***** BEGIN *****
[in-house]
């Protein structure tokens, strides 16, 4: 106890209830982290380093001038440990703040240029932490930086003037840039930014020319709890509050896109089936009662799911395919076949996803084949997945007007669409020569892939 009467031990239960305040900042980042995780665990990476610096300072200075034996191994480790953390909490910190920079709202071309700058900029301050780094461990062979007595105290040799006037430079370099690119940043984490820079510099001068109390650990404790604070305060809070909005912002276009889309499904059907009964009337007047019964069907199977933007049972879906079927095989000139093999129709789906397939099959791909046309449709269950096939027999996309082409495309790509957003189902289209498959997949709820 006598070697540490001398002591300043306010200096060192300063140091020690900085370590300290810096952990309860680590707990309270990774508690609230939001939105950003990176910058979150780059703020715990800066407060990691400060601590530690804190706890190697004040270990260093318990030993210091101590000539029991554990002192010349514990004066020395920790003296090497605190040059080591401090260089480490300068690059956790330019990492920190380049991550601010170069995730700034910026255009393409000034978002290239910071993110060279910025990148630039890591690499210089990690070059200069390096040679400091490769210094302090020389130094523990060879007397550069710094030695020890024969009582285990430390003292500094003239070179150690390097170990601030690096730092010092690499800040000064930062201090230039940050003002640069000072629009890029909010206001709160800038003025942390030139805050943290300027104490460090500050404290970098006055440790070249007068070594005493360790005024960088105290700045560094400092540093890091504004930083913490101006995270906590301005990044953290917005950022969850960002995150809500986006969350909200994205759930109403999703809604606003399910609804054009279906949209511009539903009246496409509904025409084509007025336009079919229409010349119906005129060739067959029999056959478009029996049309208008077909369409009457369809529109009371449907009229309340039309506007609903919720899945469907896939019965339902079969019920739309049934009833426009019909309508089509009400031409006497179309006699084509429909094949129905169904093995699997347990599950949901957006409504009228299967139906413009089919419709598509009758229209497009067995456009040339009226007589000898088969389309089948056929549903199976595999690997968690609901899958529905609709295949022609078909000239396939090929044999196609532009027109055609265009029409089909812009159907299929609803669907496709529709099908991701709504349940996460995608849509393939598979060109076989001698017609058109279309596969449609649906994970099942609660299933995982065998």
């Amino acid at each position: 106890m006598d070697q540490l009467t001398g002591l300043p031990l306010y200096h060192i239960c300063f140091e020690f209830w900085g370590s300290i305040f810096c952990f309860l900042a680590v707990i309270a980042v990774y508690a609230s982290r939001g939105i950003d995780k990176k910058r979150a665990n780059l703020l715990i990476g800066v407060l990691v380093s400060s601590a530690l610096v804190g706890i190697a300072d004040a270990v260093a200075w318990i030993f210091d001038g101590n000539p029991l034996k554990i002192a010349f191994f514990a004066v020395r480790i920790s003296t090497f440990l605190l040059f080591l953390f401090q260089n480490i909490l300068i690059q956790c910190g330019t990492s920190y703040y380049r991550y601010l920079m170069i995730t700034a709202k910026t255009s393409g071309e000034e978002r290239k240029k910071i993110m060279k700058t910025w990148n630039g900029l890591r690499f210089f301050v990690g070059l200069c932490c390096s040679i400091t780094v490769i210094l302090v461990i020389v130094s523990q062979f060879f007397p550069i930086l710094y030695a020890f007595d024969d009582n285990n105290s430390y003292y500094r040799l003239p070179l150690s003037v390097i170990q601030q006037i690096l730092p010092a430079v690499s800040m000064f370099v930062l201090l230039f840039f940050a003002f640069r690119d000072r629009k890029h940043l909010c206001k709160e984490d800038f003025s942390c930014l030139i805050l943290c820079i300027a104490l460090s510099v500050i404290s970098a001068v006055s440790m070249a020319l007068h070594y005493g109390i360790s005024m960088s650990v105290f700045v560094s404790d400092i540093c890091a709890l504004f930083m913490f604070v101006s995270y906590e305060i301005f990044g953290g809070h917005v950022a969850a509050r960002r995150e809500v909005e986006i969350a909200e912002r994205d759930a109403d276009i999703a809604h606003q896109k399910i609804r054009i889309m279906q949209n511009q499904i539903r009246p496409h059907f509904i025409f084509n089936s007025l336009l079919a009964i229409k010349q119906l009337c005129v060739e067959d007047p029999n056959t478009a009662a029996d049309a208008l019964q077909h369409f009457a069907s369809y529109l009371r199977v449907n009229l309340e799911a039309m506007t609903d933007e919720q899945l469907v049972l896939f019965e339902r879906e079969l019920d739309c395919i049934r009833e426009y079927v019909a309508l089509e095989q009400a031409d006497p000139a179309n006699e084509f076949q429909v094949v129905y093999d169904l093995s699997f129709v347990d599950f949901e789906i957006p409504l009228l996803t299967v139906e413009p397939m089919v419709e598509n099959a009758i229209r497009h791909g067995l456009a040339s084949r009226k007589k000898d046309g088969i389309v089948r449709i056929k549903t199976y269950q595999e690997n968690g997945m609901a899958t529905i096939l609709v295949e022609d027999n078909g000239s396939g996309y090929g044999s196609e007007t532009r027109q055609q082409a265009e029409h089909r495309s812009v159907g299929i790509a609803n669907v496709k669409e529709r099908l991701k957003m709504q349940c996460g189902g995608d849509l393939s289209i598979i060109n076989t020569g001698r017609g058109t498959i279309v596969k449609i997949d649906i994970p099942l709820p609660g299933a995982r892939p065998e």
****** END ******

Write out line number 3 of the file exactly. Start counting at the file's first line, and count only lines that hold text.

């Amino acid at each position: 106890m006598d070697q540490l009467t001398g002591l300043p031990l306010y200096h060192i239960c300063f140091e020690f209830w900085g370590s300290i305040f810096c952990f309860l900042a680590v707990i309270a980042v990774y508690a609230s982290r939001g939105i950003d995780k990176k910058r979150a665990n780059l703020l715990i990476g800066v407060l990691v380093s400060s601590a530690l610096v804190g706890i190697a300072d004040a270990v260093a200075w318990i030993f210091d001038g101590n000539p029991l034996k554990i002192a010349f191994f514990a004066v020395r480790i920790s003296t090497f440990l605190l040059f080591l953390f401090q260089n480490i909490l300068i690059q956790c910190g330019t990492s920190y703040y380049r991550y601010l920079m170069i995730t700034a709202k910026t255009s393409g071309e000034e978002r290239k240029k910071i993110m060279k700058t910025w990148n630039g900029l890591r690499f210089f301050v990690g070059l200069c932490c390096s040679i400091t780094v490769i210094l302090v461990i020389v130094s523990q062979f060879f007397p550069i930086l710094y030695a020890f007595d024969d009582n285990n105290s430390y003292y500094r040799l003239p070179l150690s003037v390097i170990q601030q006037i690096l730092p010092a430079v690499s800040m000064f370099v930062l201090l230039f840039f940050a003002f640069r690119d000072r629009k890029h940043l909010c206001k709160e984490d800038f003025s942390c930014l030139i805050l943290c820079i300027a104490l460090s510099v500050i404290s970098a001068v006055s440790m070249a020319l007068h070594y005493g109390i360790s005024m960088s650990v105290f700045v560094s404790d400092i540093c890091a709890l504004f930083m913490f604070v101006s995270y906590e305060i301005f990044g953290g809070h917005v950022a969850a509050r960002r995150e809500v909005e986006i969350a909200e912002r994205d759930a109403d276009i999703a809604h606003q896109k399910i609804r054009i889309m279906q949209n511009q499904i539903r009246p496409h059907f509904i025409f084509n089936s007025l336009l079919a009964i229409k010349q119906l009337c005129v060739e067959d007047p029999n056959t478009a009662a029996d049309a208008l019964q077909h369409f009457a069907s369809y529109l009371r199977v449907n009229l309340e799911a039309m506007t609903d933007e919720q899945l469907v049972l896939f019965e339902r879906e079969l019920d739309c395919i049934r009833e426009y079927v019909a309508l089509e095989q009400a031409d006497p000139a179309n006699e084509f076949q429909v094949v129905y093999d169904l093995s699997f129709v347990d599950f949901e789906i957006p409504l009228l996803t299967v139906e413009p397939m089919v419709e598509n099959a009758i229209r497009h791909g067995l456009a040339s084949r009226k007589k000898d046309g088969i389309v089948r449709i056929k549903t199976y269950q595999e690997n968690g997945m609901a899958t529905i096939l609709v295949e022609d027999n078909g000239s396939g996309y090929g044999s196609e007007t532009r027109q055609q082409a265009e029409h089909r495309s812009v159907g299929i790509a609803n669907v496709k669409e529709r099908l991701k957003m709504q349940c996460g189902g995608d849509l393939s289209i598979i060109n076989t020569g001698r017609g058109t498959i279309v596969k449609i997949d649906i994970p099942l709820p609660g299933a995982r892939p065998e």